COVID-19 transmission between pregnant mom, baby is rare, doctors say

ORANGE COUNTY, Fla. — As the positivity rate of COVID-19 in children goes down, at least three newborns in Orange County have tested positive after contracting the virus from their positive mothers at birth, health officials said.

The youngest is just four days old.


In almost every county in Florida, a child under 12 months old has tested positive for COVID-19.

But Dr. Rachel Humphreys with AdventHealth said transmission between mom and baby is rare.

“The very few studies where they have been able to prove there was transmission but the babies were asymptomatic,” she said.

Read: Florida surpasses 400K cases of coronavirus, reports 136 new deaths

But it does happen, and doctors around the country are still trying to figure out the risk.

Information released by Nemours Hospital says it’s too early to tell how the coronavirus can spread to babies during pregnancy or birth. The virus has not been found in amniotic fluid or breast milk.

Dr. Humphreys said the chance there could be issues for babies after they are born to a positive mother is small.

“COVID-19 is incredibly hard to transmit to infants anyway,” she said. “Pregnant moms, the chance of transmission is less than 1%.”

Some hospitals are separating mother and child to protect the infant. But others, like AdventHealth, leave it up to the mother and give them a chance to just wear a mask and take other precautions.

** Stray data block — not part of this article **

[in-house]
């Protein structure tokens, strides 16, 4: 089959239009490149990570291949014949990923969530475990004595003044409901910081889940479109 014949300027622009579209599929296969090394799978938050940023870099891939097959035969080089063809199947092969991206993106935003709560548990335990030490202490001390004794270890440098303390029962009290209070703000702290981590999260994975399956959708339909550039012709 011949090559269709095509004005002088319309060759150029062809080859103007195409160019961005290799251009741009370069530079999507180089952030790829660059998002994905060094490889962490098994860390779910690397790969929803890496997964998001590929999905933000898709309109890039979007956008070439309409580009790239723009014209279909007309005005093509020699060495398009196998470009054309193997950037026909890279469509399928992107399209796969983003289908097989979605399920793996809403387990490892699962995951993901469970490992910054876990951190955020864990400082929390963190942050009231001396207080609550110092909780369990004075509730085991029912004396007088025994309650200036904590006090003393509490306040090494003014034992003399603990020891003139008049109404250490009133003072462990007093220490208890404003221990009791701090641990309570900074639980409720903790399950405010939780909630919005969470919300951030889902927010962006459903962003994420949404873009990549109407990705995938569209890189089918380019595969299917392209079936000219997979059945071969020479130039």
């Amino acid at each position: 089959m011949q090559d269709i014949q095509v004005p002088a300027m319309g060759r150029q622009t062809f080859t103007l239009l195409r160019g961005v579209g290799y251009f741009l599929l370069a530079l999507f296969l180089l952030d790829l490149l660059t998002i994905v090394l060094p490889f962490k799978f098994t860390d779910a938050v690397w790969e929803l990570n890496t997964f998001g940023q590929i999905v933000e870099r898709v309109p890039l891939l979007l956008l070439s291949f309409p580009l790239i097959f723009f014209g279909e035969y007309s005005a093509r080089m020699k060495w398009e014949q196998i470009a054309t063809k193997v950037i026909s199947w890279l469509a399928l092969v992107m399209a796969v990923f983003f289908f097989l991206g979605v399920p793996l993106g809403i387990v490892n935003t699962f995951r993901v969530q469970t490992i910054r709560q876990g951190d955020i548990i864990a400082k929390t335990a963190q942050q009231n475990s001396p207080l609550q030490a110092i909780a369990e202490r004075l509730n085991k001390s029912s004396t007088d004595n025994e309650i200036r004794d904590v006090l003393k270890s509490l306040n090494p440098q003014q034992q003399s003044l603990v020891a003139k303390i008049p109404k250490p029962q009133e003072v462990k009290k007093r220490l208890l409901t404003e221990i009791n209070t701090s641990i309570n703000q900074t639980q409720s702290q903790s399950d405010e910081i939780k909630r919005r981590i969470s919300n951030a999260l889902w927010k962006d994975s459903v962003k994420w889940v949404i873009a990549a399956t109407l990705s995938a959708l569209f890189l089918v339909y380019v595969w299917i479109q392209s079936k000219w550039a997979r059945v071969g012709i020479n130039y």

Last week, the state pediatric report showed 31% of all children tested for COVID-19 statewide tested positive for COVID-19.

This week, 6,000 more children tested positive for the virus in Florida, but the positivity rate is now 13.4%, which Dr. Kenneth Alexander, chief of infectious diseases at Nemours Children’s Hospital, said is “good news.”

“There have been changes in that there has been an increase in numbers but what we have not seen is a big rise in disease mortality among children,” he said.

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Of the more than 23,000 children who tested positive for COVID-19, five have died, and they’ve all been 9 years or older.

But Dr. Alexander said children don’t transmit the virus “very effectively.”

Research shows children younger than 10 don’t spread the virus all that well, and children 10 and up transmit it more like adults do.

Online, people across the country say they are toying with the idea of having their healthy child play and interact with another child who has COVID-19 to spread the virus and build immunity.

Read: Orange County parents face deadline to choose back-to-school option for students

But Dr. Alexander said parents are not helping at all by doing this.

“I think it’s a dumb idea, and I think its dangerous and its selfish,” Alexander said.

Shannon Butler

Shannon Butler, WFTV.com

Shannon joined the Eyewitness News team in 2013.

Adam Poulisse, WFTV.com

Adam Poulisse joined WFTV in November 2019.